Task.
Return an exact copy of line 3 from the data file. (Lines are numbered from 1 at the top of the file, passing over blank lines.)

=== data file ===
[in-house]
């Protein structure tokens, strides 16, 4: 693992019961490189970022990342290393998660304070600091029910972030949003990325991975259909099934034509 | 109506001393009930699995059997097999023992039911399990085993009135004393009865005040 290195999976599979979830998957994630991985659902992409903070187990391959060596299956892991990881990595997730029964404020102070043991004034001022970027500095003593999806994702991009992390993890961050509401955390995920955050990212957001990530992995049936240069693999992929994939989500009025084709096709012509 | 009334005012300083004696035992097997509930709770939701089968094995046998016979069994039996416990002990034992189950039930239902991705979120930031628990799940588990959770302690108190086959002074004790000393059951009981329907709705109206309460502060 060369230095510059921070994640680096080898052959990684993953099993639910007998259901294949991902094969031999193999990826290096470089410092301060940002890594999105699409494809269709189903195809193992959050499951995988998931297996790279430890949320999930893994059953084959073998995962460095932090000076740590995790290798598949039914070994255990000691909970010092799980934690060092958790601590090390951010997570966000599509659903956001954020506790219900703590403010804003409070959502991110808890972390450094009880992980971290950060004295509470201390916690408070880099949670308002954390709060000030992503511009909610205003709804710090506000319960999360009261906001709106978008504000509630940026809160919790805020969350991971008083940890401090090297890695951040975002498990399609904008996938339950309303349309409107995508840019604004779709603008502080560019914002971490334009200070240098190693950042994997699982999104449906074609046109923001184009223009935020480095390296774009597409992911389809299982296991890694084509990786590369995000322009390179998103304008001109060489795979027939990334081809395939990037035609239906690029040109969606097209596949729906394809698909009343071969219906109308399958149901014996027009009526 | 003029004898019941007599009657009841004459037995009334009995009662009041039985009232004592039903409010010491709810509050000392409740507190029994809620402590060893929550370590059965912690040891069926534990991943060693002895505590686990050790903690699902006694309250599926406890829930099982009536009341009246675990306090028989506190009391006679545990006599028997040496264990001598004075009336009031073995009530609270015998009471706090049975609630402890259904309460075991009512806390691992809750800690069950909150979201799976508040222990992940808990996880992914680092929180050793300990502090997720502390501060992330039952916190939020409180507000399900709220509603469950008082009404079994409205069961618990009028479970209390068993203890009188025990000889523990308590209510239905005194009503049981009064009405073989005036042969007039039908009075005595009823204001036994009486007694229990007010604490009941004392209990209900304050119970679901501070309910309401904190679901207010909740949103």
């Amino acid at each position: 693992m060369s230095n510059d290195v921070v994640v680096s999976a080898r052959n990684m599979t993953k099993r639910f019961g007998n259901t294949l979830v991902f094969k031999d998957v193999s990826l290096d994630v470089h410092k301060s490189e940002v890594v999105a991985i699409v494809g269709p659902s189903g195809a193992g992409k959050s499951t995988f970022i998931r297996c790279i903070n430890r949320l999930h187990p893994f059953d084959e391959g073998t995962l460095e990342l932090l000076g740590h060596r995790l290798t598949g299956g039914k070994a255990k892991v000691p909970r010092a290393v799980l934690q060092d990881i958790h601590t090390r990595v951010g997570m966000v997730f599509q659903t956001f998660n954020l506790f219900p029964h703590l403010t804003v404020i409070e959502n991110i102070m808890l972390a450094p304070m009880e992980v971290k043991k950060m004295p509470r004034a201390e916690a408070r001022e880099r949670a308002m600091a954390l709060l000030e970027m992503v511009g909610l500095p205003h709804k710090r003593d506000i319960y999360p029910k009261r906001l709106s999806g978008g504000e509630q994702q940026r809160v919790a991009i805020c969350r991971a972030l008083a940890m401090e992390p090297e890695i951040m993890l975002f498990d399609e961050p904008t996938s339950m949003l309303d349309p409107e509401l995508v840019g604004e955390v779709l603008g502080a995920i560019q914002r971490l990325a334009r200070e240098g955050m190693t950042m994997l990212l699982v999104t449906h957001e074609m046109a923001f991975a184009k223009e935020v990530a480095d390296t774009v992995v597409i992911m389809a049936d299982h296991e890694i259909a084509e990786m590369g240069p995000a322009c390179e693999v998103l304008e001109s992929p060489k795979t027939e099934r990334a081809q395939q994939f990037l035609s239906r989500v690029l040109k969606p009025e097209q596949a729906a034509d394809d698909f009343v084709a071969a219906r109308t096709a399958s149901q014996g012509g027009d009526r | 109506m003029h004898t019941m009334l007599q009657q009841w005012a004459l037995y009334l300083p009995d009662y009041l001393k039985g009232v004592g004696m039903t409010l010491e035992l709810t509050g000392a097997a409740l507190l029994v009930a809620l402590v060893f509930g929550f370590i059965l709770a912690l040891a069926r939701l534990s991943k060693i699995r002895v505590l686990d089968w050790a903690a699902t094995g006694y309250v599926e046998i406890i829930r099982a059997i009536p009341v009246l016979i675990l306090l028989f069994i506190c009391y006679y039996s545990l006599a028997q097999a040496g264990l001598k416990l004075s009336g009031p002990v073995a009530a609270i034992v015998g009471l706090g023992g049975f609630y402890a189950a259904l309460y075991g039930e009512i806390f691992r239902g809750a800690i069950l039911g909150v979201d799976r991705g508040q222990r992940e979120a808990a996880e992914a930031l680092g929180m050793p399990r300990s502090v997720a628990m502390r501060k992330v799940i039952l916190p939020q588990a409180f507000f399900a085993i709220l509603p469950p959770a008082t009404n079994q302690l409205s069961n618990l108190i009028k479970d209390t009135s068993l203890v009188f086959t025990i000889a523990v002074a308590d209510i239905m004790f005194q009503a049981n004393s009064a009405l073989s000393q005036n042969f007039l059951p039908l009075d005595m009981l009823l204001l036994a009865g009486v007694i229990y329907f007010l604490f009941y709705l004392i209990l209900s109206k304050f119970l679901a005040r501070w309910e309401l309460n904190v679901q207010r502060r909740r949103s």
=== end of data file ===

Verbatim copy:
């Amino acid at each position: 693992m060369s230095n510059d290195v921070v994640v680096s999976a080898r052959n990684m599979t993953k099993r639910f019961g007998n259901t294949l979830v991902f094969k031999d998957v193999s990826l290096d994630v470089h410092k301060s490189e940002v890594v999105a991985i699409v494809g269709p659902s189903g195809a193992g992409k959050s499951t995988f970022i998931r297996c790279i903070n430890r949320l999930h187990p893994f059953d084959e391959g073998t995962l460095e990342l932090l000076g740590h060596r995790l290798t598949g299956g039914k070994a255990k892991v000691p909970r010092a290393v799980l934690q060092d990881i958790h601590t090390r990595v951010g997570m966000v997730f599509q659903t956001f998660n954020l506790f219900p029964h703590l403010t804003v404020i409070e959502n991110i102070m808890l972390a450094p304070m009880e992980v971290k043991k950060m004295p509470r004034a201390e916690a408070r001022e880099r949670a308002m600091a954390l709060l000030e970027m992503v511009g909610l500095p205003h709804k710090r003593d506000i319960y999360p029910k009261r906001l709106s999806g978008g504000e509630q994702q940026r809160v919790a991009i805020c969350r991971a972030l008083a940890m401090e992390p090297e890695i951040m993890l975002f498990d399609e961050p904008t996938s339950m949003l309303d349309p409107e509401l995508v840019g604004e955390v779709l603008g502080a995920i560019q914002r971490l990325a334009r200070e240098g955050m190693t950042m994997l990212l699982v999104t449906h957001e074609m046109a923001f991975a184009k223009e935020v990530a480095d390296t774009v992995v597409i992911m389809a049936d299982h296991e890694i259909a084509e990786m590369g240069p995000a322009c390179e693999v998103l304008e001109s992929p060489k795979t027939e099934r990334a081809q395939q994939f990037l035609s239906r989500v690029l040109k969606p009025e097209q596949a729906a034509d394809d698909f009343v084709a071969a219906r109308t096709a399958s149901q014996g012509g027009d009526r | 109506m003029h004898t019941m009334l007599q009657q009841w005012a004459l037995y009334l300083p009995d009662y009041l001393k039985g009232v004592g004696m039903t409010l010491e035992l709810t509050g000392a097997a409740l507190l029994v009930a809620l402590v060893f509930g929550f370590i059965l709770a912690l040891a069926r939701l534990s991943k060693i699995r002895v505590l686990d089968w050790a903690a699902t094995g006694y309250v599926e046998i406890i829930r099982a059997i009536p009341v009246l016979i675990l306090l028989f069994i506190c009391y006679y039996s545990l006599a028997q097999a040496g264990l001598k416990l004075s009336g009031p002990v073995a009530a609270i034992v015998g009471l706090g023992g049975f609630y402890a189950a259904l309460y075991g039930e009512i806390f691992r239902g809750a800690i069950l039911g909150v979201d799976r991705g508040q222990r992940e979120a808990a996880e992914a930031l680092g929180m050793p399990r300990s502090v997720a628990m502390r501060k992330v799940i039952l916190p939020q588990a409180f507000f399900a085993i709220l509603p469950p959770a008082t009404n079994q302690l409205s069961n618990l108190i009028k479970d209390t009135s068993l203890v009188f086959t025990i000889a523990v002074a308590d209510i239905m004790f005194q009503a049981n004393s009064a009405l073989s000393q005036n042969f007039l059951p039908l009075d005595m009981l009823l204001l036994a009865g009486v007694i229990y329907f007010l604490f009941y709705l004392i209990l209900s109206k304050f119970l679901a005040r501070w309910e309401l309460n904190v679901q207010r502060r909740r949103s």